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Bat House Tutorial

We enjoy outdoor activities, but the mosquitoes also enjoy our yard. So we decided to build bat houses, also known as bat boxes, to attract mosquito-eating bats as a natural way to control our mosquito problem. Bats are perfect for managing all night-flying insects in your yard.

Bat House on a pole in the yard. It was build from cypress lumber

Bat House

How to Build a Bat House 

We wanted our bat house to coordinate with the other structures in our yard (trellises, obelisk, lanterns, birdhouses, etc.), so we designed a pagoda-inspired bat house.

So we used the same black mesh that we used to build our compost bins and the same lumber as our other garden structures. 

Since the trellises have trim with a pagoda shape, I decided the trim at the top of the bat house would have that same shape. 

Supplies to build a bat house sitting on the grass outside

Bat house supplies

This post contains affiliate links. That means that if you purchase from one of these links, I will make a small commission, but rest assured, you will not pay more for any products.

Bat House Supplies 

I choose to use local cypress to build my bat house. However, you can use many wood types (I do not recommend using pressure-treated lumber).

➡️ I recommend watching the how-to video before you begin.

Wood Cuts

I measured and marked my wood according to the cuts listed below to begin the project. 

Cypress lumber cut for the front and back, and chamber divider sitting on the ground

Lumber cuts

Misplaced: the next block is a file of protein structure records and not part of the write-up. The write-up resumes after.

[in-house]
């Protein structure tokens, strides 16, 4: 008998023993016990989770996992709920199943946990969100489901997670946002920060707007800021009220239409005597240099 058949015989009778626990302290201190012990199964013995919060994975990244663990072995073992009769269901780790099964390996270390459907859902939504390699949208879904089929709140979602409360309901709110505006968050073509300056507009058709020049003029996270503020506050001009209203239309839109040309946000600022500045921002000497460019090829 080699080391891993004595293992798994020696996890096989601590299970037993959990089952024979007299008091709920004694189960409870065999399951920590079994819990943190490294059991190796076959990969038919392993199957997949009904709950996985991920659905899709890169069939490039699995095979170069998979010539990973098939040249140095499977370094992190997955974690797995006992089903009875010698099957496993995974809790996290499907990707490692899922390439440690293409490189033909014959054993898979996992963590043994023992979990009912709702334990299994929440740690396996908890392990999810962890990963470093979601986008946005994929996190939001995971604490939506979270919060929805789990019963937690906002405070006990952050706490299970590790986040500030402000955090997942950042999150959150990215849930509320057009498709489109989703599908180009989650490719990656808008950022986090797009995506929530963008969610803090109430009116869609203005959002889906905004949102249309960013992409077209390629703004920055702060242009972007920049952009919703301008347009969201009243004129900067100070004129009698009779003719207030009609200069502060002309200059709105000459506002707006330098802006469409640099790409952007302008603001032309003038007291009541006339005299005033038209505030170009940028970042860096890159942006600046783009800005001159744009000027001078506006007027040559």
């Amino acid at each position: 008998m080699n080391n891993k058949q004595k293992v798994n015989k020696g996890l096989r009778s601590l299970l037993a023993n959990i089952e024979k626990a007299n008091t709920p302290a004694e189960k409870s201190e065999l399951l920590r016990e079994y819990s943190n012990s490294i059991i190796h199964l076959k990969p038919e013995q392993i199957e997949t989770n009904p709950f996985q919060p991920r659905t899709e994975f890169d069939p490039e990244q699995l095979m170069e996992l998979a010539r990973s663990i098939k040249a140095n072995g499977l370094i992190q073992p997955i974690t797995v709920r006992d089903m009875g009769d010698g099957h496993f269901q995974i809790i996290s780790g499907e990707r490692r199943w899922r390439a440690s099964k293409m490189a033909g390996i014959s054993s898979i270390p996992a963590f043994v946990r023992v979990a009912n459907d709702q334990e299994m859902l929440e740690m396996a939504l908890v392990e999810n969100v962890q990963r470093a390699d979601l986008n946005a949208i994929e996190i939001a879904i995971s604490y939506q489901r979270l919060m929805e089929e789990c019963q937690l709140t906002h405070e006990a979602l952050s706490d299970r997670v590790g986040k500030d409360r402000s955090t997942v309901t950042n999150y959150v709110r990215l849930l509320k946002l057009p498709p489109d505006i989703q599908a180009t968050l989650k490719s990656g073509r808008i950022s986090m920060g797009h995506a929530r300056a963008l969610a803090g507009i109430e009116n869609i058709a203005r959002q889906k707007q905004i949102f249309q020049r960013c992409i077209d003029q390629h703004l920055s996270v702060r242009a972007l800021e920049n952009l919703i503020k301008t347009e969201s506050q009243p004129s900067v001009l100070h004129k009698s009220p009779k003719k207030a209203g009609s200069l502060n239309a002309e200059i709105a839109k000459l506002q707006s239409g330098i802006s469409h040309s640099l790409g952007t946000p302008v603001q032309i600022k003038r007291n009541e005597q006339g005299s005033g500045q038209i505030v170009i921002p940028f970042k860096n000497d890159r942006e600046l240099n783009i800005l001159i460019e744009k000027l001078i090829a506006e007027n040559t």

•  Four 1x12x16 cypress front and back panels
  •  One 3/8x16x 22.5 plywood chamber divider
  • Three ¼ mesh 16×26 
  •  Two 7/8×7/8×21 cypress chamber spacers
  •  Two cuts at 7/8×7/8×15 cypress chamber spacers
  • Cut two at 7/8×7/8×14.25 cypress chamber ceiling
  •  Two cuts at 3/8×4 ¼ x21 cypress side panels
  •  Two 3/8×4 ¼ x 9 roof panels
  •  Three 1/4×1 ½x21 cypress trim 
  •  One 1.5x2x23.5 beam cut out of the 2×4 cypress 

Assembling the Bat House

Back panel glued and clamped together on a folding table outside

Clamped back panel

Back Panel

To assemble the bat house, I joined two 1x12x16 boards using glue to make a 16 X24 back panel.

Then I clamped the chamber divider, back panel, and the front upper board together to cut the peak for the roof.

Next, I marked the center of the top edge for my reference to cut the 6-degree angle for the roof pitch.

Mesh

Attach wire mesh starting at the bottom nail a ¼x7/8×16 inch strip of cypress to the bottom edge.

Stapling the wire mesh onto the inside of the back panel

Back panel mesh

 

Smooth the mesh over the panel and staple and place.

Trim the mesh as needed.

Attach the mesh to both sides of the chamber divider with staples.  

Note: If you prefer, you can omit the mesh and instead cut shallow horizontal grooves about ¾ inches apart on the inside surfaces of the chambers.

Build the Chambers

To attach the chamber spacers along the sides and the top, I glued and nailed them in place.